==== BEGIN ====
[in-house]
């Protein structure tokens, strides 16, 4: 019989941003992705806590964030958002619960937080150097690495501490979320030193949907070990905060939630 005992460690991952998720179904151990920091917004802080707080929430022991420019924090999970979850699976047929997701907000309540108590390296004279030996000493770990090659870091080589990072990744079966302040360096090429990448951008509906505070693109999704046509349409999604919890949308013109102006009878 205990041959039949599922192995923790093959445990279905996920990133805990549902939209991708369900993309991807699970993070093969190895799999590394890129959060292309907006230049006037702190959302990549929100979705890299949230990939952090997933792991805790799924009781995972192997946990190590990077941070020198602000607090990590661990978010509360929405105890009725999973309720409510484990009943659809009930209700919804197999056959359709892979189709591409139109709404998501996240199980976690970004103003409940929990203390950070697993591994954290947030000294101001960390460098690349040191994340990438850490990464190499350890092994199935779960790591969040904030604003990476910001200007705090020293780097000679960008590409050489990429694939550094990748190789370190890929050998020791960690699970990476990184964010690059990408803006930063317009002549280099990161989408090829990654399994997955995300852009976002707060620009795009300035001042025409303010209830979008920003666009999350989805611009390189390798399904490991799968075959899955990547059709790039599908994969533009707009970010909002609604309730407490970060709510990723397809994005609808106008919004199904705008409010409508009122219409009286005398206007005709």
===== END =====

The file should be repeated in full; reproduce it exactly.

[in-house]
């Protein structure tokens, strides 16, 4: 019989941003992705806590964030958002619960937080150097690495501490979320030193949907070990905060939630 005992460690991952998720179904151990920091917004802080707080929430022991420019924090999970979850699976047929997701907000309540108590390296004279030996000493770990090659870091080589990072990744079966302040360096090429990448951008509906505070693109999704046509349409999604919890949308013109102006009878 205990041959039949599922192995923790093959445990279905996920990133805990549902939209991708369900993309991807699970993070093969190895799999590394890129959060292309907006230049006037702190959302990549929100979705890299949230990939952090997933792991805790799924009781995972192997946990190590990077941070020198602000607090990590661990978010509360929405105890009725999973309720409510484990009943659809009930209700919804197999056959359709892979189709591409139109709404998501996240199980976690970004103003409940929990203390950070697993591994954290947030000294101001960390460098690349040191994340990438850490990464190499350890092994199935779960790591969040904030604003990476910001200007705090020293780097000679960008590409050489990429694939550094990748190789370190890929050998020791960690699970990476990184964010690059990408803006930063317009002549280099990161989408090829990654399994997955995300852009976002707060620009795009300035001042025409303010209830979008920003666009999350989805611009390189390798399904490991799968075959899955990547059709790039599908994969533009707009970010909002609604309730407490970060709510990723397809994005609808106008919004199904705008409010409508009122219409009286005398206007005709």